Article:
Wanna See a Pagan-Etruscan Rite? Head To Bolsena Lake’s Barabbata Festival on May 14
The Barabbata Festival is held every year on 14 May on the shores of Lake Bolsena in the fishing village of Marta near Viterbo. The festival is a catholicised re-enaction of pagan rites of spring and consists of parading a portrait of the Virgin through the town and up to the church at the top of the hill. What sets it apart from thousands of other religious festivals is the enthusiasm with which the townsfolk construct their highly elaborate floats each year. These have got so big over the years that most of them can no longer manage the narrow lanes of the old town and have to be paraded along the main thoroughfare. Despite its devotion to the Madonna it’s an all male affair, the women are restricted to casting flowers from their balconies. The ‘modern’ festival dates back to 1563 though it probably has its origins in pagan Etruscan festivities.
The trades involved are the fishermen; the shepherds; the ‘butteri’, the cowboys of the Maremma; the herdsmen and the villani, the villains or peasants all dressed in their traditional costume. All is accompanied by loud cheering of “Evviva Maria, evviva il santisimo sacramento, Evviva la Madonna!” and there is also a noisy local band led, rather incongruously given the antiquity of the festival, by majorettes twirling their batons.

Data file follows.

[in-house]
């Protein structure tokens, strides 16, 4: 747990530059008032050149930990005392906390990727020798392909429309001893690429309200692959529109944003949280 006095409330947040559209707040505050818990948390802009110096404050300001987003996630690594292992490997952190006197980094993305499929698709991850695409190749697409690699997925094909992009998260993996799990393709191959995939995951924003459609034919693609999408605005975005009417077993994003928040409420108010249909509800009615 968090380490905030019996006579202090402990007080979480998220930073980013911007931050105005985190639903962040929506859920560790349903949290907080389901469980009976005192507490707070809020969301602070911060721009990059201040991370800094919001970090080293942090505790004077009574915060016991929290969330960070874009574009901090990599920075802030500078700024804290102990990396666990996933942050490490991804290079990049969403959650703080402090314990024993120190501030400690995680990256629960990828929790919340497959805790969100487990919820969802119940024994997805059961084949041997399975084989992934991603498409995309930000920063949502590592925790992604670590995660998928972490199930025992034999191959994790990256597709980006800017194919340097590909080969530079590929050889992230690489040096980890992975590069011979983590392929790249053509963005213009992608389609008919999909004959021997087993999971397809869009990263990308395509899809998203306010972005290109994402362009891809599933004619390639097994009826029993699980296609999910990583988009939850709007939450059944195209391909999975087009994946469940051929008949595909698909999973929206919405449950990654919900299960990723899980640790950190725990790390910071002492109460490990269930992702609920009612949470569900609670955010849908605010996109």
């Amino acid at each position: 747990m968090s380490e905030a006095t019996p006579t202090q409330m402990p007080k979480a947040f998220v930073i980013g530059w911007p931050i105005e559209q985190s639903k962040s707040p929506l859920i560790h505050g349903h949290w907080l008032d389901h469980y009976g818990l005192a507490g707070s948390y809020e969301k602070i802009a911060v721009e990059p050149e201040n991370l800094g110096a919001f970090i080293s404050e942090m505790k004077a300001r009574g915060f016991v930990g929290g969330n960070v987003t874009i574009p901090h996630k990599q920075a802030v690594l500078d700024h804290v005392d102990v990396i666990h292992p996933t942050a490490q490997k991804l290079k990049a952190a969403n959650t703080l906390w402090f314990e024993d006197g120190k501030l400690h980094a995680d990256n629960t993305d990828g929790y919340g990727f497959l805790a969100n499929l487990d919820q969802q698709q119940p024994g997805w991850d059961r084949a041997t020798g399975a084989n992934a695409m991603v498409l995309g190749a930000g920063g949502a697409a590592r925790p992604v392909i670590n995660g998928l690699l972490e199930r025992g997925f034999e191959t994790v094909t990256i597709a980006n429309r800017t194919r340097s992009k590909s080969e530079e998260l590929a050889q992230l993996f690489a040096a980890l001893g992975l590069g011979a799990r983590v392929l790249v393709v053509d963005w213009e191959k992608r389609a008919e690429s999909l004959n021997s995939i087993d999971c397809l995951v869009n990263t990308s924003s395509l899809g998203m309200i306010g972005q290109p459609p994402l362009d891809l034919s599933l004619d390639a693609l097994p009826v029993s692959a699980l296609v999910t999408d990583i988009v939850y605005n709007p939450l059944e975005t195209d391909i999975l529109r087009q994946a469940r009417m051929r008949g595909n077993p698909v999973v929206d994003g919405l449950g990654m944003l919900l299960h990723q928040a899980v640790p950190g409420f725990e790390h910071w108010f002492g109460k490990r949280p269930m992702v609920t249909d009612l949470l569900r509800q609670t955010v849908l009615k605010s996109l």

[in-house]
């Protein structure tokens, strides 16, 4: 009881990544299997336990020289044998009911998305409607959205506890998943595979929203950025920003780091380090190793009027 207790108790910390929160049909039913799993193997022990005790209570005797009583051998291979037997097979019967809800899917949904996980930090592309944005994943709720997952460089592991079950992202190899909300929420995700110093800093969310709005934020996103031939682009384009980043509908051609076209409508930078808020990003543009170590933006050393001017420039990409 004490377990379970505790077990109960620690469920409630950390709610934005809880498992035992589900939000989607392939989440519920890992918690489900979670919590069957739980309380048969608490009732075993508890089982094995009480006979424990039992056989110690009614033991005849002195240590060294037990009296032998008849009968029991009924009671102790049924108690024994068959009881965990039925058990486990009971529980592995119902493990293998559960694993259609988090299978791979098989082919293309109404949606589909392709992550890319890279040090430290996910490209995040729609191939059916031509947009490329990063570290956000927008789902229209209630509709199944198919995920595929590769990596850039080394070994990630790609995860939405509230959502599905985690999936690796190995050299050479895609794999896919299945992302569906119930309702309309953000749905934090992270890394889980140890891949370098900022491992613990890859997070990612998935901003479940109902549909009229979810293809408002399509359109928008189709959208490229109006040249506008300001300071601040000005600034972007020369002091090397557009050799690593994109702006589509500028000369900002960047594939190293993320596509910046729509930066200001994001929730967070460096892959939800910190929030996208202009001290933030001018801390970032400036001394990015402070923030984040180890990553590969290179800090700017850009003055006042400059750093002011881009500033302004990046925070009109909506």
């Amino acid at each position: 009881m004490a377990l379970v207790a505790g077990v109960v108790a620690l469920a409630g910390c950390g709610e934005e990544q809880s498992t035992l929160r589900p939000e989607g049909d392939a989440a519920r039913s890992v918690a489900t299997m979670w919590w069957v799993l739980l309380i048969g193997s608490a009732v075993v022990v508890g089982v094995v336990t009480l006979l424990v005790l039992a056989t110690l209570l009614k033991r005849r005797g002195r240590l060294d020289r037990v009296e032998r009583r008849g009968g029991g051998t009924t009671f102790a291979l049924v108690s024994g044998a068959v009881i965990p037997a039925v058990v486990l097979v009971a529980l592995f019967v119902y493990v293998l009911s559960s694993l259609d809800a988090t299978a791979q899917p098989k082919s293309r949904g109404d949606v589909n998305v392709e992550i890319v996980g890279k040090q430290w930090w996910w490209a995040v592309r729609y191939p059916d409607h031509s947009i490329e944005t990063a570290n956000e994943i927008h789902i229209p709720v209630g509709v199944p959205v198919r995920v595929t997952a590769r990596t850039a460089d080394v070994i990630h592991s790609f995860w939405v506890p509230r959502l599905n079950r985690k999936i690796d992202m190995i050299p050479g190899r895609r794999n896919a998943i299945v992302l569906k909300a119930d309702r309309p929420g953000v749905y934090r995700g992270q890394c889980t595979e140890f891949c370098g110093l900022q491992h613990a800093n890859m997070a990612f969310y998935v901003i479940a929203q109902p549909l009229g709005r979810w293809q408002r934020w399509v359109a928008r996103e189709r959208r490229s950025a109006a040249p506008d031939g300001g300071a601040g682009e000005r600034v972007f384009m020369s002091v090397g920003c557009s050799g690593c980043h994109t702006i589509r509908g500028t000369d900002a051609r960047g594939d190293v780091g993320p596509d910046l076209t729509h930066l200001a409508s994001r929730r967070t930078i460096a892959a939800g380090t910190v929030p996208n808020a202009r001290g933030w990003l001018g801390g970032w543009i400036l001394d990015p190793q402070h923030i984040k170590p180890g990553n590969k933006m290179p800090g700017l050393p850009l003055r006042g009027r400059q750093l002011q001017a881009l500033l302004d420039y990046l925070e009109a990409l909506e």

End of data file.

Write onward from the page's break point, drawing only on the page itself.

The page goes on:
The festival starts at 4.00 AM with a drummer beating round the town awakening all the participants to put the finishing touches to their floats. They then start forming up along the lake shore from about 8 and the procession heads off through the town from 9 arriving at the church of the Madonna del Monte above the town at around noon where everyone then indulges in a wine picnic surrounded by their on-looking animals.
This year the 14th falls on a Saturday which means there’ll be more visitors than usual but don’t be put off it’s a great day out.
Marta can be reached by local buses departing from Viterbo. Two train lines connect Rome and Viterbo: the FR3 main stops in downtown Rome are Ostiense, Trastevere and San Pietro, the other line’s terminus is Flaminio.
For other travel news on the Viterbo province read this article.
The most famous and typical religious ceremony of northern Lazio is Santa Rosa, in downtown Viterbo.